It is impossible to talk about the delightful north without mentioning the city of Puerto de la Cruz. Here, the colonial charm has a very strong competitor. Its coastal location combined with the colorful colonial Spanish buildings of the old town make Puerto the perfect destination to marvel at street art. So much so that the historical district of the city has become an ‘outdoor museum’ entitled ‘The Museum of Ephemeral Art’. The Art of Puerto de la Cruz comes in all shapes, sizes, and themes. Definitely worth seeing!

And last but not least, the capital of the island: Santa Cruz de Tenerife. The city is bustling with life and there you will find souvenir shops, large markets, beautiful green parks, restaurants, cafes, and charming streets.

6. Where Dragons Have Their Own Trees

The north of Tenerife is characterized by black rocks, the blue of the ocean, and beautiful, juicy green forests. You cannot talk about the island without mentioning the abundant vegetation that makes up the beauty of Tenerife. The tropical climate, which, combined with the volcanic origin of the archipelago, has shaped the unique flora of the island.

There are as many as 140 endemic species in Tenerife, which means that there are plants that can only be found there. I already told you about the laurel forests of the Anaga Mountains and about the beautiful purple flowers that grow in Teide National Park, but of course, this is not everything.Dragon Trees on Tenerife, the Volcanic KingdomThe north of the island is the kingdom of flowering perennials, and the steep mountain slopes are the favorite habitat of the fig opuntia. Canary Island pines, palm trees, cacti, aloe vera, agave, and much, much more grow here as well. In the north of Tenerife, to be more precisely in Icod de los Vinos, another charming town, is the most famous specimen of dracaena, also known as the ‘dragon tree’, and it is said to be almost a thousand years old.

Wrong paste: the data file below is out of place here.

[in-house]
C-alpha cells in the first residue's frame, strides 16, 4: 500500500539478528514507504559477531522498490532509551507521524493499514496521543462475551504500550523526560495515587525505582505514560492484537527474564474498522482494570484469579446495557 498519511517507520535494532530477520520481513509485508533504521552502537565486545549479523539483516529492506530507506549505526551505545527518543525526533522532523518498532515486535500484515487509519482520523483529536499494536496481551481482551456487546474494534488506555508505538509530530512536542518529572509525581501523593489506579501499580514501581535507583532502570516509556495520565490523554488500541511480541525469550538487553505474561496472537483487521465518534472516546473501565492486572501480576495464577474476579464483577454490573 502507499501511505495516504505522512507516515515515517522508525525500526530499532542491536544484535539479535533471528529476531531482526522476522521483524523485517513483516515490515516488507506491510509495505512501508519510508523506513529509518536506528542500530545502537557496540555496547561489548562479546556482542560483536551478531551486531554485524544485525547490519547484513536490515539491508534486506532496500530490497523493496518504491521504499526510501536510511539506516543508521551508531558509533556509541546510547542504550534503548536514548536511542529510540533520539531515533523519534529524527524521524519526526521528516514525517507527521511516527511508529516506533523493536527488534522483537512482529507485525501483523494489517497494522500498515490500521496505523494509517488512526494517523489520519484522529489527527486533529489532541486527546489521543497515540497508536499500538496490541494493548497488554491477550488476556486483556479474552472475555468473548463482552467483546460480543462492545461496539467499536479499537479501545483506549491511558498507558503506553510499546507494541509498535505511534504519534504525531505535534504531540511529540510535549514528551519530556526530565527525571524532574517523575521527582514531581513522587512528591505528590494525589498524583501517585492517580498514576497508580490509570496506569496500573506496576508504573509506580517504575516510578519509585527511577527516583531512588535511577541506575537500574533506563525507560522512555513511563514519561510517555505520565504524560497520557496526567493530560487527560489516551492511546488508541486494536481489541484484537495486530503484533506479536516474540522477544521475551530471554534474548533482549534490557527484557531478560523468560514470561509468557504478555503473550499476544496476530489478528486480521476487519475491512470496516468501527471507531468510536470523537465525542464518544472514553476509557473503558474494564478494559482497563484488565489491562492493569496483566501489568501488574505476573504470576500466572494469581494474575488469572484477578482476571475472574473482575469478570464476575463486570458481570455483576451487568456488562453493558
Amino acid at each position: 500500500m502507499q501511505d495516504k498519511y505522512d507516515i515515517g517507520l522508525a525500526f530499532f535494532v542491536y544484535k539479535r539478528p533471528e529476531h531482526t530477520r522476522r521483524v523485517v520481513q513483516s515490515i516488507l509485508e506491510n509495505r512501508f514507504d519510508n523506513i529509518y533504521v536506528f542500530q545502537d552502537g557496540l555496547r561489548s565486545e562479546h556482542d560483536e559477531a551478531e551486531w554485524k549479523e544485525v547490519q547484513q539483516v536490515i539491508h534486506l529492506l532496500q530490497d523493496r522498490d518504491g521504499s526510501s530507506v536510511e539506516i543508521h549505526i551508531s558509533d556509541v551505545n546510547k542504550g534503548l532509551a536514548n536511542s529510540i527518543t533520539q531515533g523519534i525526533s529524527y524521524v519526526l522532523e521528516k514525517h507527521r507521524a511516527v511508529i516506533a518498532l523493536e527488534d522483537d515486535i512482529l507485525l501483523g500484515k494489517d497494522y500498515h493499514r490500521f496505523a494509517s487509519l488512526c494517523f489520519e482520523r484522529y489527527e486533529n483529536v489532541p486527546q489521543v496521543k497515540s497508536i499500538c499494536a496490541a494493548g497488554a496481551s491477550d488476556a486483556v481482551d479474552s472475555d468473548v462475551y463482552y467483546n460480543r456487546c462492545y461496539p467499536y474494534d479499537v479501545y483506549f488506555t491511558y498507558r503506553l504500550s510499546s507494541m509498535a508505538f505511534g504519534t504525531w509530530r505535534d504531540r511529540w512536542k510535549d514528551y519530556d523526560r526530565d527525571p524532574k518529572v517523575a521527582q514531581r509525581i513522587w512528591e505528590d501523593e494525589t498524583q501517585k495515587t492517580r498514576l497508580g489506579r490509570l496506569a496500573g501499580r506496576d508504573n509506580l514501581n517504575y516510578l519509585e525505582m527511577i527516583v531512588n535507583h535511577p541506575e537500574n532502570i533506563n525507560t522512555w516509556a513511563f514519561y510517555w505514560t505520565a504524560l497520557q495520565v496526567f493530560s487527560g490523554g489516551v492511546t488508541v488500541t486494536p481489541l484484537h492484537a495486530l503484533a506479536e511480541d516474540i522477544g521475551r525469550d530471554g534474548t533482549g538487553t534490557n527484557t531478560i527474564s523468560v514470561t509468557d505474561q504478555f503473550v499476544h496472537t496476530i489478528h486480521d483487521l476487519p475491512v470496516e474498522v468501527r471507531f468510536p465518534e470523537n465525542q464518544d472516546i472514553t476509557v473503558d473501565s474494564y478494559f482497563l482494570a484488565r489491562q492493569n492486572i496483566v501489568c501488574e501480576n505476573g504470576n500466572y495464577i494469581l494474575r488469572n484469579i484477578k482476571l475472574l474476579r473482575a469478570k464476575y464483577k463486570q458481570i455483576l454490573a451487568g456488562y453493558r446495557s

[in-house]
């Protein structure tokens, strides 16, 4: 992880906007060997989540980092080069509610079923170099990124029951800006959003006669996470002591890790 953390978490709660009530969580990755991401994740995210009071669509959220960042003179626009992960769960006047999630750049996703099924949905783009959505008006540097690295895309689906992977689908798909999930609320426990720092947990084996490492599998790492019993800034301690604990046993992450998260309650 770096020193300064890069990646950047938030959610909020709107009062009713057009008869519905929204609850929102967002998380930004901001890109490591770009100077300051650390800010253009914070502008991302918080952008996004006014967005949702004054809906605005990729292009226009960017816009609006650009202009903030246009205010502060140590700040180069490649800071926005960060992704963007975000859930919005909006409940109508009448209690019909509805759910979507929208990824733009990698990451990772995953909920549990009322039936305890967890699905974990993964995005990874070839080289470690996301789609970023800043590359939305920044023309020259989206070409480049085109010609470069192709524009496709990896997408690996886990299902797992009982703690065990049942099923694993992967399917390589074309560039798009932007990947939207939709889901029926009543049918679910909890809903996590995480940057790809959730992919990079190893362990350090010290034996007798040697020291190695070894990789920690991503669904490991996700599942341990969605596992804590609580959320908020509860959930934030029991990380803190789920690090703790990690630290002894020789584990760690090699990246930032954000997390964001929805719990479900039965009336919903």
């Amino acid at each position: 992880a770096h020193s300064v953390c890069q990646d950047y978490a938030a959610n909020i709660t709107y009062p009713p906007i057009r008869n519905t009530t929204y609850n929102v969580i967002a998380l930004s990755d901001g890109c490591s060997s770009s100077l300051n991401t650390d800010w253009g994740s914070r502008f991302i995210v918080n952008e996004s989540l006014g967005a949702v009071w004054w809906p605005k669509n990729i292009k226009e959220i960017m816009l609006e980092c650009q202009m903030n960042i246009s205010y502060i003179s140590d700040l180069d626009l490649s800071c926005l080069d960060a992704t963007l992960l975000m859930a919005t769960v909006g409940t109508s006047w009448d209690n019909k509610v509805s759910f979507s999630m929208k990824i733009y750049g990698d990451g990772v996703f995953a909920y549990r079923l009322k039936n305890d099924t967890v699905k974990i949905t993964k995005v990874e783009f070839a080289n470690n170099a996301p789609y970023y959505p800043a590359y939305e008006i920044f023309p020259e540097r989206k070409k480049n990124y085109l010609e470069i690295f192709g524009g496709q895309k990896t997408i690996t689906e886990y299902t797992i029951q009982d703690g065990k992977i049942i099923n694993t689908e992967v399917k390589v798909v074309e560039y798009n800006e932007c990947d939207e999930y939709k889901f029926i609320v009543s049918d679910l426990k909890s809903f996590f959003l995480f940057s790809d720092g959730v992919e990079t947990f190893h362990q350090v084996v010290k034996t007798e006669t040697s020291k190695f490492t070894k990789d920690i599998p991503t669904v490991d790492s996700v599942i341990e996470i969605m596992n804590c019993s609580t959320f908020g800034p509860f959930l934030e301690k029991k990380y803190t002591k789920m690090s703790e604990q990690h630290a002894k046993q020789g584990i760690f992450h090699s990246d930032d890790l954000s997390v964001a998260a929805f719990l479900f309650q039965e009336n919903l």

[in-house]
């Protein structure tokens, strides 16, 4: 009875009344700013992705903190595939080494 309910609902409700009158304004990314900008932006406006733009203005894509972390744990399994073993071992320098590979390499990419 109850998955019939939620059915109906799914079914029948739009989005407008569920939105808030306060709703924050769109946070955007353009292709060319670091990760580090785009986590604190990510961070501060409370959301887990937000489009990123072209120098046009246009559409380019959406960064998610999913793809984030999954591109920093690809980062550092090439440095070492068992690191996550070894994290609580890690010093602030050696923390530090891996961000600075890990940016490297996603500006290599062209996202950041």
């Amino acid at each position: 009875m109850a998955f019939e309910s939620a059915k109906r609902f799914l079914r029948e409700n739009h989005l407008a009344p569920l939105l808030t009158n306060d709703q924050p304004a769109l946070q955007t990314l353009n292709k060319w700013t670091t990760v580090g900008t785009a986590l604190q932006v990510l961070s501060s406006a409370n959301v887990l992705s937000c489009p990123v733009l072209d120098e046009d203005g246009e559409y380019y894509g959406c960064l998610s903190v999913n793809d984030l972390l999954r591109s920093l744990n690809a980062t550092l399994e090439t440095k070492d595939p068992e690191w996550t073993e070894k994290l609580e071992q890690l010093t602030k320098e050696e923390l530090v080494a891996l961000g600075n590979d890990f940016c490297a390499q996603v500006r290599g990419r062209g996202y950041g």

For this reason, the plant was named Millenaria. Banana plantations and vineyards in the Orotava Valley do one last thing to add charm to the island. Beautiful, bright green, and often shrouded in fog floating from the mountains.


This is just an introduction to getting to know the north of Tenerife, the volcanic kingdom, with all its mountains, valleys, ravines, and all the treasures hidden amongst them. Also, remember that I haven’t shared anything about the tourist resorts in the south and the famous amusement parks that fuel the tourist traffic on the island.Colorful Houses on Tenerife, the Volcanic Kingdom

Despite these gaps in my story, I hope I managed to arouse your interest in Tenerife. The north is absolutely worth visiting, really beautiful, and still mostly untouched. If you want to visit this or other islands of the archipelago, don’t hesitate to let us know. Giving Getaway will help you plan an unforgettable journey to The Fortunate Isles!

Follow Ania on Instagram for more interesting travel tips and stories! And if you are now ready to explore Tenerife yourself, feel free to check flights, hotels, taxis, tours, and more right here on our website. With every booking you complete by using one of our links, we donate 50% of the commission to charity. This way you will enjoy your trip and do something good at the same time!